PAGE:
We’re bullish on podcasting. Several supporting stats: 112 million Americans have listened to a podcast, up 11% since 2016. 67 million Americans listen to podcasts monthly, up 14% YOY. That’s nearly a quarter of Americans age 12+. The opportunities for marketers are emerging, especially with several aggregators packaging inventory. Some aggregators can target audiences by geography. There exists lean-in, high recall value with host-read messaging, which is repeated frequently throughout a series, but with limited breaks within each podcast. This week, the IAB released a marketers guidebook to podcasts. Download your copy here.
More On Millennials
Most marketing decision makers are young Boomers are Gen Xers. So we may be forgiven for forgetting that Millennials are growing up, living independently and becoming parents. In short – buying stuff. So here’s a bit this week on Millennials. First, they’re not so brand loyal. Take Jonathan Wu, featured in this week’s Ad Age. He only buys generic brands of drugs, eschewing Tylenol or Advil, and loves Trader Joe’s brand of chicken tikka masala. Among his generation, he’s in the majority. There’s even a startup with the brilliantly obvious name of “Brandless” that sells private-label goods for $3. Tips for marketing to this segment: think more content, less benefits & features. Think more reputation management and influencer marketing and less broadcast. This is the generation that came of age in the perfect storm of the Great Recession of 2008 and simultaneous proliferation of media choices. Meanwhile, if you’re a marketer thinking ahead, all the attributes of Millennials are a bit amplified with Gen Z. Except Gen Z, in its youthful naivete, wants to save the world, with nearly 80% saying they would engage with a brand that could help them make a difference. Thank God, for Gen Z.
Marriage of Search and Shopping
If you’ve checked out Brandless, then you’re thinking about the emerging wave of virtual grocery shopping. Which brings me to retail news this week. Google and Walmart announced a collaboration, where Google Express will sell Walmart items. This is the first time Walmart has offered to sell its inventory via third party. And you will even be able to order items through Google’s voice technology. Additionally, Google gets your shopping data from Walmart, which, you can be sure us marketers will leverage to make relevant recommendations via Google Display Network. Of course, the partnership is meant to compete with Amazon.The e-commerce matchup will be interesting to watch, since, as of now, Amazon snags 45 cents for every online dollar to Walmart’s 2 cents for every dollar.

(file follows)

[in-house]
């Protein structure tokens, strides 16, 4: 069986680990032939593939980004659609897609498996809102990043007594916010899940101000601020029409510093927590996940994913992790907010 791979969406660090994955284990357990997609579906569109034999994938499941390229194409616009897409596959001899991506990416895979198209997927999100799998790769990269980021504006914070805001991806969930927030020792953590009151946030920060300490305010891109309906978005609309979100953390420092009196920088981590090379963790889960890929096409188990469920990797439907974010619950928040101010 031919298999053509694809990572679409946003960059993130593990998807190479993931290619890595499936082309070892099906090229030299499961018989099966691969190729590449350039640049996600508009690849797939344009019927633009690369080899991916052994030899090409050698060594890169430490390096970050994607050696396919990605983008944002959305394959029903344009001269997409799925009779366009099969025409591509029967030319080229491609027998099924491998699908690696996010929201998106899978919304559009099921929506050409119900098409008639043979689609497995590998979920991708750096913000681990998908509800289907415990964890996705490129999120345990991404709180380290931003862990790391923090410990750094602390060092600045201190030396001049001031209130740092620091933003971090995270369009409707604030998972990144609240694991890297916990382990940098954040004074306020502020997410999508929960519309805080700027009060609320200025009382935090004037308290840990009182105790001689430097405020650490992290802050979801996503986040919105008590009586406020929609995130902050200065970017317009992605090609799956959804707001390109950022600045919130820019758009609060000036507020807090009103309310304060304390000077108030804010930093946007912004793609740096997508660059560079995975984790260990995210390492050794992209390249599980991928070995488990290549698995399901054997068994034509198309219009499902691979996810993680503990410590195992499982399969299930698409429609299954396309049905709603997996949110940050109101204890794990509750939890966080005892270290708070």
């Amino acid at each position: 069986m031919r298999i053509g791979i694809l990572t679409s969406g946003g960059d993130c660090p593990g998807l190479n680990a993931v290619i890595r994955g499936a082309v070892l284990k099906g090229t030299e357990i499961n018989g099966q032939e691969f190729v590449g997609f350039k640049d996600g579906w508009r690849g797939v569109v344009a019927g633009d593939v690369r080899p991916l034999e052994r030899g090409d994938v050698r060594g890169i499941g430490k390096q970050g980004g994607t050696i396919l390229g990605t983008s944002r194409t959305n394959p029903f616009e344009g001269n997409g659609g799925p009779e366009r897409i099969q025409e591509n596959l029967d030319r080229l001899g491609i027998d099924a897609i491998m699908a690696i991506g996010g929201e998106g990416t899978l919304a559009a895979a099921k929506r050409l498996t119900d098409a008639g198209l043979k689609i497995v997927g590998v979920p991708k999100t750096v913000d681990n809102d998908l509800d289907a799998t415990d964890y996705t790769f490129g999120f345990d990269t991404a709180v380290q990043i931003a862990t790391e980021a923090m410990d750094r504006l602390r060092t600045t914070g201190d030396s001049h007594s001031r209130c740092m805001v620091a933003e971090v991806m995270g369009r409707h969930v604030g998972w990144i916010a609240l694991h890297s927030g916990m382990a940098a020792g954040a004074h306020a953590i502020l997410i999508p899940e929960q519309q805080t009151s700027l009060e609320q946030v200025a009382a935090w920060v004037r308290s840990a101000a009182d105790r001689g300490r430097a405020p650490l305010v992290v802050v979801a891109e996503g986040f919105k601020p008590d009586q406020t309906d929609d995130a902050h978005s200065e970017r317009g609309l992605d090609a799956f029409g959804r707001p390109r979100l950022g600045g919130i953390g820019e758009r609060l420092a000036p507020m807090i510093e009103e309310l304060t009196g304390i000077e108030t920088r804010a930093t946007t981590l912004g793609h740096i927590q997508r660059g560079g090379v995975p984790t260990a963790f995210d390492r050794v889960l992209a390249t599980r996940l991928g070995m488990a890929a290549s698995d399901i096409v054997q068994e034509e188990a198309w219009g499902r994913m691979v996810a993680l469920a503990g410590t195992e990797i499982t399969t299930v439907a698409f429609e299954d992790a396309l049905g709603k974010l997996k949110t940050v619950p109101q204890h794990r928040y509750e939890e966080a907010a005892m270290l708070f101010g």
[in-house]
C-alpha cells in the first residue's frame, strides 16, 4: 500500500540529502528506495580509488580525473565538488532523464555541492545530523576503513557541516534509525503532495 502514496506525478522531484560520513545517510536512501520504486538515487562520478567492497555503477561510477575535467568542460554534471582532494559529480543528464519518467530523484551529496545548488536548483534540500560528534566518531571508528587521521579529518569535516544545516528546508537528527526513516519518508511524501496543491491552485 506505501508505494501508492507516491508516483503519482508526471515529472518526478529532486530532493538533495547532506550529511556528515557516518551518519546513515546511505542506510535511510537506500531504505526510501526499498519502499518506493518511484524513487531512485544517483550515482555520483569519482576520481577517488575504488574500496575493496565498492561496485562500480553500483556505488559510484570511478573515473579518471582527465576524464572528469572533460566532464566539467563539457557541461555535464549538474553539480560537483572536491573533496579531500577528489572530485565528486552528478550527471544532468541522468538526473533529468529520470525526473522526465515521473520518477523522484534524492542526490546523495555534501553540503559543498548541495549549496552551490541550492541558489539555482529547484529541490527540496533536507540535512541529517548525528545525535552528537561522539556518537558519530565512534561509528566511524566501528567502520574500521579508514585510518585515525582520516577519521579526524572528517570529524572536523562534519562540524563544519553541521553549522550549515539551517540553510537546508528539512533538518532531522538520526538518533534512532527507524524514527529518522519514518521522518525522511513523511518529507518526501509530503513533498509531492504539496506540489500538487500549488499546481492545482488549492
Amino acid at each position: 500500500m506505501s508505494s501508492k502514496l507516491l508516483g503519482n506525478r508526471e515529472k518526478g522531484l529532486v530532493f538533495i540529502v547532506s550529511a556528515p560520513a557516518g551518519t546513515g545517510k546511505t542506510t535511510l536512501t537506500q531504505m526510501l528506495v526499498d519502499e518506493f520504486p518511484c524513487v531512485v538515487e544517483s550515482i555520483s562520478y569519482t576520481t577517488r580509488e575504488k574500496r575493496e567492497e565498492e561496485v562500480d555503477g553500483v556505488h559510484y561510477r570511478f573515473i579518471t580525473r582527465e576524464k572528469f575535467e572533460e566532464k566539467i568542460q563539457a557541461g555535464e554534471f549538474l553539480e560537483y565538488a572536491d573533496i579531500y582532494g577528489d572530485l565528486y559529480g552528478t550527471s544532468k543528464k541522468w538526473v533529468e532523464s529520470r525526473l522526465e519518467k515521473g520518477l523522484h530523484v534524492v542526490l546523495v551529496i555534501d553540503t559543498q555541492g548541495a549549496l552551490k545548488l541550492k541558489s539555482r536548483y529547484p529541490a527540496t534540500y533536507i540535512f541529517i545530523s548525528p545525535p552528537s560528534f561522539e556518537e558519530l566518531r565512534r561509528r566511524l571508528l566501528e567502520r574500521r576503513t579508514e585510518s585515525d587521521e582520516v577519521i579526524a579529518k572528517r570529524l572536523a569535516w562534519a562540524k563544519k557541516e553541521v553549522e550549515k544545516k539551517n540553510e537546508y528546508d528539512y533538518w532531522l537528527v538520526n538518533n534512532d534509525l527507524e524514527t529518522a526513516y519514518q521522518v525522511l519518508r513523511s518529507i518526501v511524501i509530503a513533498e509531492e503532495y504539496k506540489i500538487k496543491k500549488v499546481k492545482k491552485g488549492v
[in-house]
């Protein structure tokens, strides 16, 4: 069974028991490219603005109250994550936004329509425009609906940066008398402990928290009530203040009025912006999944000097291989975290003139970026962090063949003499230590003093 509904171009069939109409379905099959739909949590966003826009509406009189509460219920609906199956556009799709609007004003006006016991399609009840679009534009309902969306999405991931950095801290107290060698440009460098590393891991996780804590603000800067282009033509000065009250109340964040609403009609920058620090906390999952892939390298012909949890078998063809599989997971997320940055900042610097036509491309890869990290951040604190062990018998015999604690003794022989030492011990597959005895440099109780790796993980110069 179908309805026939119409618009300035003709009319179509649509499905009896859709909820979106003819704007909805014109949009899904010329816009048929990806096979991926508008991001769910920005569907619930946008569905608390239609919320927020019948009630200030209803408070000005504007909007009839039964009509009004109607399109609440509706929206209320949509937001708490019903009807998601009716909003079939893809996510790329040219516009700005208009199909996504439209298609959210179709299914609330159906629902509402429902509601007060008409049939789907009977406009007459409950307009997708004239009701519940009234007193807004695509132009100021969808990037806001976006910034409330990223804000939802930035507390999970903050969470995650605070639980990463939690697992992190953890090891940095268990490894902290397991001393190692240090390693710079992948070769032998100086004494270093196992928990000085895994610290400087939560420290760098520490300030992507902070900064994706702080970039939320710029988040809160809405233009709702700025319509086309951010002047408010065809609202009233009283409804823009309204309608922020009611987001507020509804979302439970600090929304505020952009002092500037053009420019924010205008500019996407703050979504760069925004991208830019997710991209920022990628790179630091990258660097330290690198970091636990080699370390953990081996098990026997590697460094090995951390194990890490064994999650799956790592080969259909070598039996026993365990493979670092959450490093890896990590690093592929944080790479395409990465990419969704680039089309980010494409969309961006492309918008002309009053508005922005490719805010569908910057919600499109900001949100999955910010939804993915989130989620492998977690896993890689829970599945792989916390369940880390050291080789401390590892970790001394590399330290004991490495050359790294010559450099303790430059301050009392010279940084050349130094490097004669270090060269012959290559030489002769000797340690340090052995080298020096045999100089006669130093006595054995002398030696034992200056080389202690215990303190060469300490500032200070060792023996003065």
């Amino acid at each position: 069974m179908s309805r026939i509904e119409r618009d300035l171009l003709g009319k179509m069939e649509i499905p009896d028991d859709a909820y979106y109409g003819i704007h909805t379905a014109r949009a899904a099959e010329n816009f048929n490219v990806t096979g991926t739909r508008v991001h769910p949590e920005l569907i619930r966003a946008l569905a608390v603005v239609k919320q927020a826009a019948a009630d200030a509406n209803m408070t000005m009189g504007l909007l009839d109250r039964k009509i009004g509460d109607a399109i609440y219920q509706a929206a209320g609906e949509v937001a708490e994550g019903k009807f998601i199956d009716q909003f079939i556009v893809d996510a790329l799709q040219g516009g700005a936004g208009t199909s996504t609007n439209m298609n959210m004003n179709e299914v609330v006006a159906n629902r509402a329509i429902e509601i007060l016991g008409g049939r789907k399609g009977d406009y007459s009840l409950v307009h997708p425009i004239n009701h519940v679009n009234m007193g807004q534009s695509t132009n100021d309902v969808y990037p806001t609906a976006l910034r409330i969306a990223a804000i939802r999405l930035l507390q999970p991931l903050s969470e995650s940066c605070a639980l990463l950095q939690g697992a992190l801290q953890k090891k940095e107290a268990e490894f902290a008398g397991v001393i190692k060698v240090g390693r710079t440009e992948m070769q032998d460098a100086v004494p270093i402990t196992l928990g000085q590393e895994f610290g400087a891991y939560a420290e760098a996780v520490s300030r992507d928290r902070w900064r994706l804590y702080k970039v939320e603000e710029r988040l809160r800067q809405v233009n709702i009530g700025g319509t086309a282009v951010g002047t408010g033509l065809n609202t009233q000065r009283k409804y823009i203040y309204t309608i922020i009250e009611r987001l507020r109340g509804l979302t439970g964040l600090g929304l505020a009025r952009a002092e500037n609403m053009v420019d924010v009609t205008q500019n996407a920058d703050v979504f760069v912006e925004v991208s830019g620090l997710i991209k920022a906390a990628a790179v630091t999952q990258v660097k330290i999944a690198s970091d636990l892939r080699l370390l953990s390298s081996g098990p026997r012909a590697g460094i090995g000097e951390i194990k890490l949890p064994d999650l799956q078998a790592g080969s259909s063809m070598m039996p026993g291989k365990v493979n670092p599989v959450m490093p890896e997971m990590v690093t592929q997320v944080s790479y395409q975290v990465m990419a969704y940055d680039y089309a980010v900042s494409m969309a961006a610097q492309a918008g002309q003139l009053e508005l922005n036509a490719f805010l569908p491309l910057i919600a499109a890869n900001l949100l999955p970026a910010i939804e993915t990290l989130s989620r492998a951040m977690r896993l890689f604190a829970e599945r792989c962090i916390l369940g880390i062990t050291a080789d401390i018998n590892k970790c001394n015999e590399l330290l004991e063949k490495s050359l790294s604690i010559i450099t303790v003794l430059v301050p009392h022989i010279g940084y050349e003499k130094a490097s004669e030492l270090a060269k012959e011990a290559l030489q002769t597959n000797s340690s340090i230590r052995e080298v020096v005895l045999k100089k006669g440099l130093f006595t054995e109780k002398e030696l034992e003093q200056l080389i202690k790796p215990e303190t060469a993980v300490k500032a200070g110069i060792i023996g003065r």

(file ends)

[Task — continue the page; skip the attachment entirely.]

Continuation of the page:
Friday Freebie: Podcasting Play Book
Super Bowl Eclipsed
In terms of the Meme of the Week, this week the award must go to The Great American Solar Eclipse, which I’m intentionally naming in caps since its status is elevated to that of The Super Bowl. Nearly 26 million viewers across 10 broadcast and cable networks turned into TV coverage. OK, that’s a small portion of the 111 million TV Super Bowl viewers, but you can’t watch the Super Bowl live, from your backyard. It was a much-needed zeitgeist moment of delight and awe. Check out this video of the best scenes here. Stunning images.